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green@work : Magazine : Back Issues : Nov/Dec 2007 : Energy

Energy

Electric Utility gets PowerWISE
Experts in California are finding ways to transform waste into clean energy.

by Lisa Laitinen

Electric utility companies are beginning to face the reality of depleting natural resources and are looking for more efficient and environmentally friendly alternatives to traditional energy sources. In Ontario, Canada, Veridian Corporation is one of the largest and fastest growing electricity distribution companies in the province, serving more than 108,000 customers east and north of Toronto. However, an estimated 25,000 MW of Ontario’s peak capacity of 32,000 MW is targeted for phase-out, refurbishment or replacement over the next 20 to 30 years. Electricity companies, such as Veridian, are being challenged to address this looming power supply shortfall through a combination of affordable, sustainable generation sources and an increased focus on electricity conservation and demand management (CDM).

In answer to this need, Veridian has taken on several conservation projects delivered under the powerWISE® brand. In 2006, Veridian invested close to $1.5 million in CDM programs, resulting in energy savings of 13 million kilowatt-hours—enough to power over 1,400 homes for a year. Among the many initiatives introduced to residential customers was ‘Tune-up and Save’, launched in May 2006, whereby customers signed up to have technicians come to their homes to insulate their hot water pipes, install insulation blankets on electric water heaters, check thermostat settings and replace old inefficient showerheads and kitchen faucet aerators.

Veridian launched another initiative in association with a local Home Depot store. The “Great Exchange” program encouraged customers to exchange more than 300 electricity-guzzling halogen floor lamps and almost 2,000 incandescent festive light strings for more energy efficient products that would save over 900,000 kilowatt-hours of electricity a year—enough to power 100 homes. A similar program, delivered in partnership with the Clean Air Foundation, was called “Keep Cool.” Customers were asked to retire their inefficient room air conditioners, and in exchange were given a $25 discount coupon that could be used towards the purchase of an Energy Star® appliance at The Home Depot. A total of 600 old air conditioners were removed from service, and 237,000 kilowatt-hours a year will be saved as a result.

Perhaps the most powerful symbol of Veridian’s commitment to the environment, energy conservation and alternative energy sources is the plug-in hybrid solar car driven by President and Chief Executive Officer, Michael Angemeer. Since September 2006 he has driven the car on a daily basis as his corporate vehicle and reports that he can travel about 55 kilometers on a single battery charge, only using gasoline for acceleration. ”One car like this won’t save the world but the tens of thousands of plug-in vehicles that automakers will produce within a few years and the increased use of solar power will have a dramatic impact,” said Angemeer.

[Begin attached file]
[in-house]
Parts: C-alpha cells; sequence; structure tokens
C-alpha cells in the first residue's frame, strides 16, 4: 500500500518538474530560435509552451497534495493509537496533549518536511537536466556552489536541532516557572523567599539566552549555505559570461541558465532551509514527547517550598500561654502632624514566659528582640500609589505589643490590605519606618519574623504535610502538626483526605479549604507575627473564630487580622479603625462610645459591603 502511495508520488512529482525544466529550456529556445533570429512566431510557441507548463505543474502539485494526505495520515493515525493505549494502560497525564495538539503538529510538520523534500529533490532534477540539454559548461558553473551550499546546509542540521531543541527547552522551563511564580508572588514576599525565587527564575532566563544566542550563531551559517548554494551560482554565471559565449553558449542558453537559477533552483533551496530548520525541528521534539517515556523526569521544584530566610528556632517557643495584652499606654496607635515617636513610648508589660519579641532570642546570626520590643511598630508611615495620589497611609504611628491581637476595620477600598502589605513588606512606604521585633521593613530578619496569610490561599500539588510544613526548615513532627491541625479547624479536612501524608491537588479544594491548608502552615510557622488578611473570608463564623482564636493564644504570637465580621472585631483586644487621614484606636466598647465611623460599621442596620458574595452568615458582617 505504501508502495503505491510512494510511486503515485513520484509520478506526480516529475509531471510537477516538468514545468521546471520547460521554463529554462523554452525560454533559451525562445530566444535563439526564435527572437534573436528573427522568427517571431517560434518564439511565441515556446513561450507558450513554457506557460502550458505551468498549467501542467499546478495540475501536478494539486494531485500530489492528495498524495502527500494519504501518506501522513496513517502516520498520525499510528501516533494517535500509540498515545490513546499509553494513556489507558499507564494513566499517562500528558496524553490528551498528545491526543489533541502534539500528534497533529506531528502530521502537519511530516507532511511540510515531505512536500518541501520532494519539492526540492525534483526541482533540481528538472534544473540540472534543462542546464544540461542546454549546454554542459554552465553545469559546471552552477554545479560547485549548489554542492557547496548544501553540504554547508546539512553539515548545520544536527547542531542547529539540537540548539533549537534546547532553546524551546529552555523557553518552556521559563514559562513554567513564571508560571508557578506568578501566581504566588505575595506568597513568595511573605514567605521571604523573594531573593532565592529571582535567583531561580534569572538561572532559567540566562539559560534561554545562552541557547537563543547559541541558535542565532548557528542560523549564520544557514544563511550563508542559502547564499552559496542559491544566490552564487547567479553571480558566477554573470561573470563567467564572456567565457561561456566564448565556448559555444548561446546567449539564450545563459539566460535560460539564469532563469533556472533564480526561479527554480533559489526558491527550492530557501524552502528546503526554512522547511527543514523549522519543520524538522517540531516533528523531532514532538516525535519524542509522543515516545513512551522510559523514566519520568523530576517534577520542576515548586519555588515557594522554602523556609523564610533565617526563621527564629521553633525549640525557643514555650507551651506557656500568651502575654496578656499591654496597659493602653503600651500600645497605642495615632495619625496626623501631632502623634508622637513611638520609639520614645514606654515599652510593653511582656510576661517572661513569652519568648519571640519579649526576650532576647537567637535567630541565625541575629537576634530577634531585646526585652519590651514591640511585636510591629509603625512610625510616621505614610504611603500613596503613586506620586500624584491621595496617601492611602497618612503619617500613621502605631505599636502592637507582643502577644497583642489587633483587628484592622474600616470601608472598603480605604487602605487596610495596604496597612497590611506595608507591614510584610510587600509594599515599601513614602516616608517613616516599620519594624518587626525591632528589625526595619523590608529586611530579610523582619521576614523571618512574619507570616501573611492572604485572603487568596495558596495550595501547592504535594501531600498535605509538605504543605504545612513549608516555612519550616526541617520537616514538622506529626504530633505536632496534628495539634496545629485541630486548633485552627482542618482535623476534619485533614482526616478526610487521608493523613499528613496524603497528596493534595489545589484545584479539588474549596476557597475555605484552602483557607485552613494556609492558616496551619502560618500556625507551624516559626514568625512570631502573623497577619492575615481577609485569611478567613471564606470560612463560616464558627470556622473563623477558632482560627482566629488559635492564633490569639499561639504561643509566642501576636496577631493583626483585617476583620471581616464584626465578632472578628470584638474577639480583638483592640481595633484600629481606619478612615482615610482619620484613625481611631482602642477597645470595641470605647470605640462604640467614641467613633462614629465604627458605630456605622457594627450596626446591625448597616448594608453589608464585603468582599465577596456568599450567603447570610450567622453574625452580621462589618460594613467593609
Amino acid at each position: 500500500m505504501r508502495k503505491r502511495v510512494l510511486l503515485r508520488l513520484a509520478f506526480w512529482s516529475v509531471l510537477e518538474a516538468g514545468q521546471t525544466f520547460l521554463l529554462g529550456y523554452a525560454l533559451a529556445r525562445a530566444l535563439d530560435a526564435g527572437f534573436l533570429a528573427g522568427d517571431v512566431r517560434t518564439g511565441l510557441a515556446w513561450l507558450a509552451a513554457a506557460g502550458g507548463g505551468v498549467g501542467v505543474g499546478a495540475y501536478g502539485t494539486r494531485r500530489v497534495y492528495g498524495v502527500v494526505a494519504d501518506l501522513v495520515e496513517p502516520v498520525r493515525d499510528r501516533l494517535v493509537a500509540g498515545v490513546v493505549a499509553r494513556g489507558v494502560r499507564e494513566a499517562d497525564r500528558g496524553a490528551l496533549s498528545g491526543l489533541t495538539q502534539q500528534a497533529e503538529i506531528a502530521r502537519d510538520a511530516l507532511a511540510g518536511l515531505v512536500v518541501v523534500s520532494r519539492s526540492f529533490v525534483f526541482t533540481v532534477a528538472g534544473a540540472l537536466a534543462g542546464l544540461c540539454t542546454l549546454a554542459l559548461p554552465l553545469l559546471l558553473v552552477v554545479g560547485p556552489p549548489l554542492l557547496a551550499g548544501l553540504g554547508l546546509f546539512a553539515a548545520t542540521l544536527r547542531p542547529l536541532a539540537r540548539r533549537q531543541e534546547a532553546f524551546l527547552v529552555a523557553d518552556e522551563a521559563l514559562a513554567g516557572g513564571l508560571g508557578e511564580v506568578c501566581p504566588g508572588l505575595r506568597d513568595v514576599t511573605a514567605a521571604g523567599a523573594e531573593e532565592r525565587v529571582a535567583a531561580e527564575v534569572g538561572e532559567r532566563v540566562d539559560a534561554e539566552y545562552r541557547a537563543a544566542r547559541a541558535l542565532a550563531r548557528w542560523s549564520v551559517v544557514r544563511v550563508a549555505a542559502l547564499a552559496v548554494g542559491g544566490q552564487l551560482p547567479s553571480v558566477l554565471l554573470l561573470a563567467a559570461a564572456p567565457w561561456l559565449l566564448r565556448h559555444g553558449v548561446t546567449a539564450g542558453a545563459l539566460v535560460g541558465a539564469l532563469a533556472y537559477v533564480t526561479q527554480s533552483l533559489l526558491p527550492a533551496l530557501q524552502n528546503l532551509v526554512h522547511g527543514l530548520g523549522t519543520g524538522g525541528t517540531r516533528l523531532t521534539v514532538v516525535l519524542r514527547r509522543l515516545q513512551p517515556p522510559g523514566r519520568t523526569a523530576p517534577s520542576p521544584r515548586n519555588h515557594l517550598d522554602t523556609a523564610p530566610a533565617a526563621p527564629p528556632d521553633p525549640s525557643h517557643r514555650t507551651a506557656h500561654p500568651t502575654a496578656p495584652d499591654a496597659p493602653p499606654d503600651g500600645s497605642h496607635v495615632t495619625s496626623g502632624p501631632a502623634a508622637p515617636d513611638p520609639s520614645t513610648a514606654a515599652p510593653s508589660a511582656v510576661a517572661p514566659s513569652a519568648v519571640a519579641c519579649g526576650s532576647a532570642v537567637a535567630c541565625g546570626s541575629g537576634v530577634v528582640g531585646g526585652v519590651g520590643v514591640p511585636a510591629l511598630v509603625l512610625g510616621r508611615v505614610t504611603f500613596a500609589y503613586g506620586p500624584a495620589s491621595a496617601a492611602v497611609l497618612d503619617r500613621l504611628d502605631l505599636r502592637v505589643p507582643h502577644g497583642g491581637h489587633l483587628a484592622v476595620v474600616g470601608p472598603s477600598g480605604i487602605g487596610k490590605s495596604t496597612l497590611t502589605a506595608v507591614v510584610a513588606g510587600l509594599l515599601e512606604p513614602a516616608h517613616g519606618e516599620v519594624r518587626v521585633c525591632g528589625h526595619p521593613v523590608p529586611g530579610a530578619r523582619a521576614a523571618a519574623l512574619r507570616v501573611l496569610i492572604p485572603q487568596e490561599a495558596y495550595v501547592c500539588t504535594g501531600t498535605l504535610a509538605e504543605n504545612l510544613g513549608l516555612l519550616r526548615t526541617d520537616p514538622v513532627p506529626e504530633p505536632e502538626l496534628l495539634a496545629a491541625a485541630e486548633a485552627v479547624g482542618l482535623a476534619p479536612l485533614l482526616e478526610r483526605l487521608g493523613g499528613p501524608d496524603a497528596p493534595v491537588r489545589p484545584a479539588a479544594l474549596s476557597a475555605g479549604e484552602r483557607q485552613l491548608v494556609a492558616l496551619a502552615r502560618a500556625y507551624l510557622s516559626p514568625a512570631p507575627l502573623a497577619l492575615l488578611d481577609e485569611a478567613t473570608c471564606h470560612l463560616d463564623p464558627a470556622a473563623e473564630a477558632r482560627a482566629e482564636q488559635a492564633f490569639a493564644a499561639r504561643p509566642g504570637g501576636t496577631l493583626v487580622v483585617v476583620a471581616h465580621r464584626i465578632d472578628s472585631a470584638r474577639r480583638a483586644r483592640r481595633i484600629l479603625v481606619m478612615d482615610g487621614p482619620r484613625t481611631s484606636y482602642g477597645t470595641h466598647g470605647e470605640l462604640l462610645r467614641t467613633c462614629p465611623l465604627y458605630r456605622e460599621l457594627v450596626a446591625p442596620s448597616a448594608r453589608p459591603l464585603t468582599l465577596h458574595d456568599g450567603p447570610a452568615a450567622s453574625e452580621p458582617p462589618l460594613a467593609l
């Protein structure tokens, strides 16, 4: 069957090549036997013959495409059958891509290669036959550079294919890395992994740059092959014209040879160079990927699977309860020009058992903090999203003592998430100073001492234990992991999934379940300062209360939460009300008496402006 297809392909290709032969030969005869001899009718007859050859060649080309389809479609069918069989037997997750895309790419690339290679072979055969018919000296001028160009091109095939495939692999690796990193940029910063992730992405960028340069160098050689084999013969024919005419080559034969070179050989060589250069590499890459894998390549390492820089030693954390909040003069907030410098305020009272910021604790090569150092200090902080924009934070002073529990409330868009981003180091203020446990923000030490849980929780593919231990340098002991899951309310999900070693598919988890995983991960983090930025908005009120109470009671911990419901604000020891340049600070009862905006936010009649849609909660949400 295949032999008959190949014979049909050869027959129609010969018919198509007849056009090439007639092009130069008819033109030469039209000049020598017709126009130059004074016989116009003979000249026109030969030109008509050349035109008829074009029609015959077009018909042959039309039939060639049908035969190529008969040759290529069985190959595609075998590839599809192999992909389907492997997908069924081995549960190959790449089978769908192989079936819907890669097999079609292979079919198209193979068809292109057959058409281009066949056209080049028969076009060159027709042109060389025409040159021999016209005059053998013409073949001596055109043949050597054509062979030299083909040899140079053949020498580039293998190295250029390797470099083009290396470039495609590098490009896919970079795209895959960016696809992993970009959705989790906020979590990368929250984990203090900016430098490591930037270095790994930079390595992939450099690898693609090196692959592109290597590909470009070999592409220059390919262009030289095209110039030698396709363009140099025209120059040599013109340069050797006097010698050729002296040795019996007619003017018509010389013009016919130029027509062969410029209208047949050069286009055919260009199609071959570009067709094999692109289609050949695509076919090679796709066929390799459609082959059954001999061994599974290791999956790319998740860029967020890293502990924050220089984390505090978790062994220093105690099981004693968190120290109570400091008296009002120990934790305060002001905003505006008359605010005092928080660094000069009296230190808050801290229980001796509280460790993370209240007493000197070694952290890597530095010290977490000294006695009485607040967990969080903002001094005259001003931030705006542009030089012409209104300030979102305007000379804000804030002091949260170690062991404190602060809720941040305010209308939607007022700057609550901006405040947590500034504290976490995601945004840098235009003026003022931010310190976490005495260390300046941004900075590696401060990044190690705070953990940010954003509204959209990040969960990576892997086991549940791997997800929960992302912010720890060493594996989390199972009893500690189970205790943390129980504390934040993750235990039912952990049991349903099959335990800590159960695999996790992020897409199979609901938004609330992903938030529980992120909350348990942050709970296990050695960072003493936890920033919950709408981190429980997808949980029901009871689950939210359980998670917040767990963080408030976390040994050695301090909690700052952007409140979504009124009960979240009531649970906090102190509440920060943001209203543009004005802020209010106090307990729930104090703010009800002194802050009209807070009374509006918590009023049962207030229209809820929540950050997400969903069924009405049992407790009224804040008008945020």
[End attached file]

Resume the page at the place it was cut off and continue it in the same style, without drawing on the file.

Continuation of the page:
“It’s exciting to be directly involved in the testing and promotion of new technology that can help reduce air pollution and greenhouse gases, lessen our dependence on foreign oil and make more efficient use of our electricity system,” stated Angemeer. Working in conjunction with Hymotion Canada (recently acquired by A123 Systems), Solera Sustainable Energies Company and the University of Ontario Institute of Technology (UOIT), Veridian has installed an extra lithium ion battery pack in the hybrid Prius. This additional battery capacity allows the car to be plugged into a regular 120-volt wall outlet overnight in order to take advantage of lower cost, off-peak electricity. The Province of Ontario has embarked on an ambitious smart meter project that is expected to make time-of-use electricity pricing available to all electricity customers by 2010.

To complement the car’s plug-in capability, solar panels have been installed on the roof of the vehicle and Veridian’s head office building to deliver a clean, emission free battery charge during the day. This makes Angemeer’s car the first plug-in hybrid solar vehicle in Canada. The next, and most exciting phase of the project will be to develop a grid interface for the vehicle. “In the future, if we get this right, we can return power from the vehicle to support the grid, or even supply power to our homes during an electricity black-out,” said Angemeer.

According to Kamiel Gabriel, Associate Provost of Research, UOIT, Veridian’s commitment to the development of plug-in solar cars is not only unique among Ontario’s electricity companies, it also reflects the utility’s deep understanding of the potential for alternative fuel sources. “Solar cars may seem an unusual form of sponsorship for an electric utility; but to those of us in the research community, it sends a very clear message that the utility of the future will be much more than just poles and wires. They’ll be enablers of advanced technology, for the benefit of the planet.”


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